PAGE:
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What does palliative care for lung cancer include?

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Your palliative care may include radiation or chemotherapy. Brachytherapy, or radiation seeds that are planted inside your lungs, can open up narrow air passages and help you breathe. Palliative chemotherapy can help ease your pain or cough. You can get extra oxygen through small tubes that go into your nose. This can be done at home. It can help ease fluid buildup so you can breathe. Palliative care for your lung cancer may also include:

  • Anti-nausea drugs
  • Counseling to deal with your emotions or fears
  • Drugs to treat bloody coughs
  • Oxygen therapy or a portable oxygen tank
  • Pain medicine like morphine
  • Steroids or other drugs to ease swelling in your lungs
  • Treatments to ease your cough
  • Treatments to boost your appetite or keep your weight up
  • Treatments to ease pain or discomfort from cancer surgery

From: Palliative Care for Lung Cancer WebMD Medical Reference

SOURCES:

American Cancer Society: “A Guide to Palliative or Supportive Care,” “Choices for palliative care.”

American Lung Association: “Supportive (Palliative) Care.”

Contemporary Oncology : “Palliative care in patients with lung cancer.”

National Cancer Institute: “Palliative Care in Cancer.”

American Association of Hospice and Palliative Medicine: “Frequently Asked Questions About Hospice and Palliative Care.”

Reviewed by Laura J. Martin on April 17, 2017

SOURCES:

American Cancer Society: “A Guide to Palliative or Supportive Care,” “Choices for palliative care.”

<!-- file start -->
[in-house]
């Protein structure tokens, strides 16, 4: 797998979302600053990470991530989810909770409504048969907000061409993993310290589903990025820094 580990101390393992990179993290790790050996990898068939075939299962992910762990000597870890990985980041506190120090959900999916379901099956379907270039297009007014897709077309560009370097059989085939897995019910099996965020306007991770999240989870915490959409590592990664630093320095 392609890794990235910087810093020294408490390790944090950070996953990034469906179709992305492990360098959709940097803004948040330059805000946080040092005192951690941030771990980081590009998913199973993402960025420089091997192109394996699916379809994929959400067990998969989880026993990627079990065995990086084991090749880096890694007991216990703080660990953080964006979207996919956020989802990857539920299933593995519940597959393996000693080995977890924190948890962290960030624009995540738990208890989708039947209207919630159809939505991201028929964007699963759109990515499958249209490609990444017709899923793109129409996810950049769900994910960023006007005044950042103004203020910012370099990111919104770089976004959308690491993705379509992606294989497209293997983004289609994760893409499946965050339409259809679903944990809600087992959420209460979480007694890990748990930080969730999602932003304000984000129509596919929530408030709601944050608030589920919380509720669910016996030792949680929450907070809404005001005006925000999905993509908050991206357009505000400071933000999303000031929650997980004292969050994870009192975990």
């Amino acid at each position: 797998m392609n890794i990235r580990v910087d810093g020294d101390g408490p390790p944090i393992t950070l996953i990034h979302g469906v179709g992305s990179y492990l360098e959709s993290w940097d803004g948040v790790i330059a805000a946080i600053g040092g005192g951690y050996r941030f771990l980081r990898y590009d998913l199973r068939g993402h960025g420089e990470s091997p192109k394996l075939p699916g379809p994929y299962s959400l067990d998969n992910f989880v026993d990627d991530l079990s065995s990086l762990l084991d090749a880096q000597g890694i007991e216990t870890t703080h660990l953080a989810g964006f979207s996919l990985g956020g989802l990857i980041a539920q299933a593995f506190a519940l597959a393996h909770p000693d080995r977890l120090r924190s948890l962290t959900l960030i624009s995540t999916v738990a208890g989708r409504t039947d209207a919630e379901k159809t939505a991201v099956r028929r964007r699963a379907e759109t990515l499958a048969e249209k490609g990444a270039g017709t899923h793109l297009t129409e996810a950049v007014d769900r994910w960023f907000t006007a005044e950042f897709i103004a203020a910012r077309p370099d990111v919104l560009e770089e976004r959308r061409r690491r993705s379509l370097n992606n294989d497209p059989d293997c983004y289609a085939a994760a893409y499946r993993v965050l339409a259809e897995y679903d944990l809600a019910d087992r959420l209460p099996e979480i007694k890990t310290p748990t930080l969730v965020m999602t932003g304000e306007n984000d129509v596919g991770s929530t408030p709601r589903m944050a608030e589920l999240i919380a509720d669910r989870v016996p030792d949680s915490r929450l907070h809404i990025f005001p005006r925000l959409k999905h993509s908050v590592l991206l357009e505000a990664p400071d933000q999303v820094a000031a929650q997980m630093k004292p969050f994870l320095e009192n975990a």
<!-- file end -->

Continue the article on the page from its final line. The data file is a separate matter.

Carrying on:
American Lung Association: “Supportive (Palliative) Care.”

Contemporary Oncology : “Palliative care in patients with lung cancer.”

National Cancer Institute: “Palliative Care in Cancer.”

American Association of Hospice and Palliative Medicine: “Frequently Asked Questions About Hospice and Palliative Care.”

Reviewed by Laura J. Martin on April 17, 2017

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Who provides palliative care for lung cancer?

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THIS TOOL DOES NOT PROVIDE MEDICAL ADVICE. It is intended for general informational purposes only and does not address individual circumstances. It is not a substitute for professional medical advice, diagnosis or treatment and should not be relied on to make decisions about your health. Never ignore professional medical advice in seeking treatment because of something you have read on the WebMD Site. If you think you may have a medical emergency, immediately call your doctor or dial 911.

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